Addressing Risk

If the ongoing recession has taught us anything, it is that there is risk everywhere, and responsible institutions must be ever cognizant of wisely managing risk.

As of March 31, 2009, credit unions were carrying $3.1B in delinquent mortgages, with 60% of those delinquent two to six months. The upward trend in delinquency and charge-offs is certainly disconcerting, but mortgages at credit unions tend to be higher quality assets compared to the overall market. Mortgage delinquency at FDIC-insured institutions reached 5.95% in the first quarter, compared to 1.46% at credit unions; the net charge-off rate increased to 1.36%, compared to 0.21% at credit unions.

Credit unions are primarily managing mortgage risk in two ways: selling mortgages on the secondary market and modifying troubled mortgages in their portfolios. Credit union activity in the secondary market has grown rapidly just in the past year. Mortgages sold increased from $5.0B in first quarter of 2008 to $13.9B in 2009, a 176.8% increase. Credit unions have primarily used secondary sales to manage rate risk by moving low-rate mortgages originated in this environment out of the loan portfolio, freeing up much needed capital.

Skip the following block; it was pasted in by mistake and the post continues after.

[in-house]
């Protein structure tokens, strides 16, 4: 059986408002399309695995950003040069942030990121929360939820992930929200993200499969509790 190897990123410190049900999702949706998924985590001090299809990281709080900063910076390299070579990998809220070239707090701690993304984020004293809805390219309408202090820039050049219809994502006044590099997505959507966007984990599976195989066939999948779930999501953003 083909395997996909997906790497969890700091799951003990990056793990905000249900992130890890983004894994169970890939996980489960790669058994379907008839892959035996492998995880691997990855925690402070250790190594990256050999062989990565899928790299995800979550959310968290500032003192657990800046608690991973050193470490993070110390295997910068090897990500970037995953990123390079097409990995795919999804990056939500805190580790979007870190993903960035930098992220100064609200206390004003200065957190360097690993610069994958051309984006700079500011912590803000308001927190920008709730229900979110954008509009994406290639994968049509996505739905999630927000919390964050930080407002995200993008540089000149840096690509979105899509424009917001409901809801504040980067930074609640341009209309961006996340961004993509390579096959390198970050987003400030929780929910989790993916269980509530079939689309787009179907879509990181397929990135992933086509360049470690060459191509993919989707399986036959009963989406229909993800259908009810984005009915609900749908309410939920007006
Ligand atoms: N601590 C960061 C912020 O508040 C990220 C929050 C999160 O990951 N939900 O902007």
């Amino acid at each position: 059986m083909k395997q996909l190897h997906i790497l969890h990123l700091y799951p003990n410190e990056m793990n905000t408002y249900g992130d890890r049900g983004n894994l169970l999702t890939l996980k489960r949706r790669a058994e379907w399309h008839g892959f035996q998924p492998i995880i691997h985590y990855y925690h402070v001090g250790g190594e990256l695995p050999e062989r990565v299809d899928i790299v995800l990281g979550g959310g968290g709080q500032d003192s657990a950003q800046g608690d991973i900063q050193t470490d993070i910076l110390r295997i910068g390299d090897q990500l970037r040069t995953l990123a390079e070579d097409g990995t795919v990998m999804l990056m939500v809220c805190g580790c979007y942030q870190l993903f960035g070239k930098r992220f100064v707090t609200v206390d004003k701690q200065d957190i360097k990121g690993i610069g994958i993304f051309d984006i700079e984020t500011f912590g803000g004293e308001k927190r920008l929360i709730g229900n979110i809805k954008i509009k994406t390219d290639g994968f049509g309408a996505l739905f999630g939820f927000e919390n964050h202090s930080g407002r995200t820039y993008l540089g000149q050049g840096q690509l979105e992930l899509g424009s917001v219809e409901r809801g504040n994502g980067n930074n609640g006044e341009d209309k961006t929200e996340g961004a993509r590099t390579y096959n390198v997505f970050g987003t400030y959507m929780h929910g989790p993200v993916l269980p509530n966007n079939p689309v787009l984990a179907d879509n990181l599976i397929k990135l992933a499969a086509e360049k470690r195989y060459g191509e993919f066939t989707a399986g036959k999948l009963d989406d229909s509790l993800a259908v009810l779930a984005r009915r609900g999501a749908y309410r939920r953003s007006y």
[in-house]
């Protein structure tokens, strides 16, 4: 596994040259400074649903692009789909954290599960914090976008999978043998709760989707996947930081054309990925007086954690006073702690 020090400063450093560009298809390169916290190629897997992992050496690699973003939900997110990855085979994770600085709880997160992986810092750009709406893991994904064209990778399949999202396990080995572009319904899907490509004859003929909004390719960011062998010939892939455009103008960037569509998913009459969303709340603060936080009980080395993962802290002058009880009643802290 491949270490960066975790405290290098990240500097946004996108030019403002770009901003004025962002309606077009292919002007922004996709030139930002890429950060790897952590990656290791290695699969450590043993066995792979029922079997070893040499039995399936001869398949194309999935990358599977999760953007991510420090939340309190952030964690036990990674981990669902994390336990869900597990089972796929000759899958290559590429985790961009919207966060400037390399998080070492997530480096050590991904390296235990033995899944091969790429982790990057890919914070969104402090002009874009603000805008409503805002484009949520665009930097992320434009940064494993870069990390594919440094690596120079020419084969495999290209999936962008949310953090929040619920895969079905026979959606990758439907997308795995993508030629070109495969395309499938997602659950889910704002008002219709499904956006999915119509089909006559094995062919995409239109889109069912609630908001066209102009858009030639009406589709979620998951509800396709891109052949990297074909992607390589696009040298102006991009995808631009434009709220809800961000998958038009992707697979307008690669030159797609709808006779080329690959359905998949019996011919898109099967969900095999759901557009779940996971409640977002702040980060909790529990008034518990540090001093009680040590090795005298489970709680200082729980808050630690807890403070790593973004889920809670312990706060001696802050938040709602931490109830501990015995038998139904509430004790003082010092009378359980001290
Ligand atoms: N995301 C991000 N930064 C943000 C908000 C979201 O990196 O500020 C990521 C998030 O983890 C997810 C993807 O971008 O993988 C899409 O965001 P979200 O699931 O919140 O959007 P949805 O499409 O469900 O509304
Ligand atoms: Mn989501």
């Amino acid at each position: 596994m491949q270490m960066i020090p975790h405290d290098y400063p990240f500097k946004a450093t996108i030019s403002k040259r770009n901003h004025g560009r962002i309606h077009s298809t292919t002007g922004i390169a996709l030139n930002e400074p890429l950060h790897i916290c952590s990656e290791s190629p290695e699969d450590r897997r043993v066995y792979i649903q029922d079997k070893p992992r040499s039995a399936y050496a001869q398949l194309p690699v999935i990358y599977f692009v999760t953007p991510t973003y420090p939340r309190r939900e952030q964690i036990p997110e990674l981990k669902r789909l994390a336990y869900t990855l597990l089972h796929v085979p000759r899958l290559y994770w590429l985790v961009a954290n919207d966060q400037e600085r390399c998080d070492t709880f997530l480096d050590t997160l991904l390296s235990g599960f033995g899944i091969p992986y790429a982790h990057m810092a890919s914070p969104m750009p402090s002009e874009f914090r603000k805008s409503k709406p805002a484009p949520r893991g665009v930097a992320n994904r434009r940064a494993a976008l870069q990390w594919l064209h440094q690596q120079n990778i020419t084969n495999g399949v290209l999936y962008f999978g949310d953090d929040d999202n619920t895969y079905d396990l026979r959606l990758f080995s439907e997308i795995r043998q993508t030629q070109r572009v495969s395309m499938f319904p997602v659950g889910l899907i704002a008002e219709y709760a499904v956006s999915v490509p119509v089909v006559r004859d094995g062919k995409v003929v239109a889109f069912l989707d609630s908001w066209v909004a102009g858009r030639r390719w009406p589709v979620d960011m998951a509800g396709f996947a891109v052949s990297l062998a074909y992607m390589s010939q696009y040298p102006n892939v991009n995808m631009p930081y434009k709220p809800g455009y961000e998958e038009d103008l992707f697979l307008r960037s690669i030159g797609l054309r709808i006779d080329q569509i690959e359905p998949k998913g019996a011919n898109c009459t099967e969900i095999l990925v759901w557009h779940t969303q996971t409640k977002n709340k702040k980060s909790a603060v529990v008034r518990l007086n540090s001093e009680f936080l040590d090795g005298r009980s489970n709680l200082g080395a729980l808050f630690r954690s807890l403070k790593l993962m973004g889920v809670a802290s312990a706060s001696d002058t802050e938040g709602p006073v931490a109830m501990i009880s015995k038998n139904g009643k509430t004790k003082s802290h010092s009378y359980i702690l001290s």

In the first quarter, credit unions were carrying $2.0B in modified mortgages, representing 0.92% of total mortgages outstanding, up 57 bps since third quarter 2008 when credit unions were first required by the NCUA to report mortgage modifications. Combined with traditionally conservative underwriting standards, modifications do appear to be helping to alleviate the stress of delinquency for credit unions.

Top issues for mortgage lenders going forward:

  • Maintaining and increasing market share as mortgage lenders reenter market
  • Avoiding undue rate risk
  • Serving the mortgage needs of members with lower credit scores as underwriting standards tighten
  • Curbing rising mortgage delinquency

Reader response: What do you see as the most important issues facing credit unions in the mortgage market?